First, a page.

by Joseph N. DiStefano Link to original source
The Internal Revenue Service and the Securities and Exchange Commission are still reviewing allegations that Vanguard Group Inc.’s unusual business structure operates in violation of federal tax law, according to attorneys for former Vanguard tax lawyer David Danon, who brought the allegations to the agencies’ attention in 2013.
The IRS and SEC have not announced complaints against Malvern-based Vanguard and don’t comment on possible ongoing investigations. Vanguard spokesman John Woerth declined to comment.
“The IRS has confirmed that Mr. Danon’s submission remains open after two years. We believe that the IRS will be issuing a Notice of Proposed Adjustment to reflect this, if it has not done so already,” Stephen Sorensen, a Los Angeles lawyer representing Danon in his IRS and SEC complaints alongside Milwaukee-based Brian Mahany, wrote in a recent letter to the SEC.
In the letter, Sorensen estimated the IRS tax adjustment Vanguard will have to pay will total more than $1.7 billion, which would require the company “to take money from its mutual funds to pay the past due taxes and penalties.”
Vanguard, with worldwide assets of about $3 trillion, collected customer fees totaling more than $3.7 billion in 2014, according to an estimate by founder John C. Bogle.
Unlike other mutual fund groups that are owned by investors, Vanguard Group is a private company owned by its funds. The company says this helps ensure it acts in the best interest of the fund shareholders.
Danon says he, as a Vanguard tax lawyer since 2008, concluded by 2012 that the group had underpaid federal and state income taxes by more than $1 billion, by undercharging its own mutual funds for management services, ensuring it operates on a nearly break-even basis and pays little income tax.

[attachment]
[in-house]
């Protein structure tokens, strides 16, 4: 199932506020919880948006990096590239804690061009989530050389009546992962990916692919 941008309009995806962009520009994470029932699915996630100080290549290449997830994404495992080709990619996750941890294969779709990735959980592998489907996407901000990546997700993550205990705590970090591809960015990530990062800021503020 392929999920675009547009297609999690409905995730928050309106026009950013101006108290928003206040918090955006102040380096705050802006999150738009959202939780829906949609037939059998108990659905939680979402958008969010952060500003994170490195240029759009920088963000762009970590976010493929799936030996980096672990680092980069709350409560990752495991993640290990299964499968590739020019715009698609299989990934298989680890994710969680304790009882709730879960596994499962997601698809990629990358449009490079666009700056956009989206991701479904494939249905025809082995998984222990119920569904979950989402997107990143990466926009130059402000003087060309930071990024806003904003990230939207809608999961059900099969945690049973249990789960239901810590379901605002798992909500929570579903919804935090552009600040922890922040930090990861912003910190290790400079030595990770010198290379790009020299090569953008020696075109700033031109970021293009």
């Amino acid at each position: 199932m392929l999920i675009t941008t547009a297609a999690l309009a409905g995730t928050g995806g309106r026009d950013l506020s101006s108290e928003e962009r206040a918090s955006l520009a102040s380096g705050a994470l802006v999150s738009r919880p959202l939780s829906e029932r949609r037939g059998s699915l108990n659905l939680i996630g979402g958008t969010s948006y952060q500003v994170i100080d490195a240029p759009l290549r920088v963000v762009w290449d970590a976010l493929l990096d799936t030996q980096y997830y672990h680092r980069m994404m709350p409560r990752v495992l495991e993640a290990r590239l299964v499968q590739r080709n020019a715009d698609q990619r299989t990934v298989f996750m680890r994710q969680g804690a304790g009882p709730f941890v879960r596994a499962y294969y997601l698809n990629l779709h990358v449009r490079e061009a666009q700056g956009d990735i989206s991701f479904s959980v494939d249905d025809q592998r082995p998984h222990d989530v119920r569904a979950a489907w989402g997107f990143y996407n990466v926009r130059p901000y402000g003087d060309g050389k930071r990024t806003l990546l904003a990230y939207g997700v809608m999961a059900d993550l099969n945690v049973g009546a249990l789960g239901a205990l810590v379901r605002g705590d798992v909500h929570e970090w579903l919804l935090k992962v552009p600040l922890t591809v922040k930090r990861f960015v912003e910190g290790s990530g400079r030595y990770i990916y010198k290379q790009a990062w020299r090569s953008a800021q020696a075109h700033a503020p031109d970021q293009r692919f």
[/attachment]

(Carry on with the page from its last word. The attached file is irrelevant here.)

Danon says that violates tax-code requirements. Related companies (such as Vanguard Group and its funds) must pay higher, market-level prices for services, he argued. Danon also says Vanguard set aside a $1.5 billion “contingency fund” that wasn’t taxed or shared with shareholders.
According to court filings, Danon says he complained to his boss that he couldn’t endorse Vanguard’s tax practices. He says he was told in January 2013 he would be terminated by June.
That January, Danon alerted the IRS to his tax allegations. In May 2013, he also reached out to the SEC. He alleged to the SEC that Vanguard was failing to alert fund shareholders about its potential tax liability, and not crediting fund shareholders with their share of the contingency fund.
Danon also filed a whistle-blower complaint in the state of New York, where he says Vanguard also avoided taxes. Danon hopes to be awarded a share of back taxes or penalties. Bloomberg reported last year that Sherri Hunt, a Citigroupwhistle-blower represented by Mahany, collected $31 million after suing her former employer in a mortgage-fraud lawsuit that resulted in a $158 million settlement with the government.
At a Feb. 13 hearing before New York Superior Court Judge Joan Madden, lawyerHeidi Wendel, representing Vanguard, said, “We have very strong arguments that show Mr. Danon is completely wrong” about Vanguard tax frauds. Before having to air those arguments, Vanguard wants Danon’s state case thrown out, alleging he violated attorney-client privilege and confidentiality rules by suing his former employer.
Asks Sorensen: “Why wouldn’t Vanguard simply say – both to the judge and to the public – that it is not currently under audit” by the IRS, as a result of Danon’s allegations?
If Vanguard could say the IRS approves of its tax structure, Sorensen added, “it would be game over” for Danon’s complaint.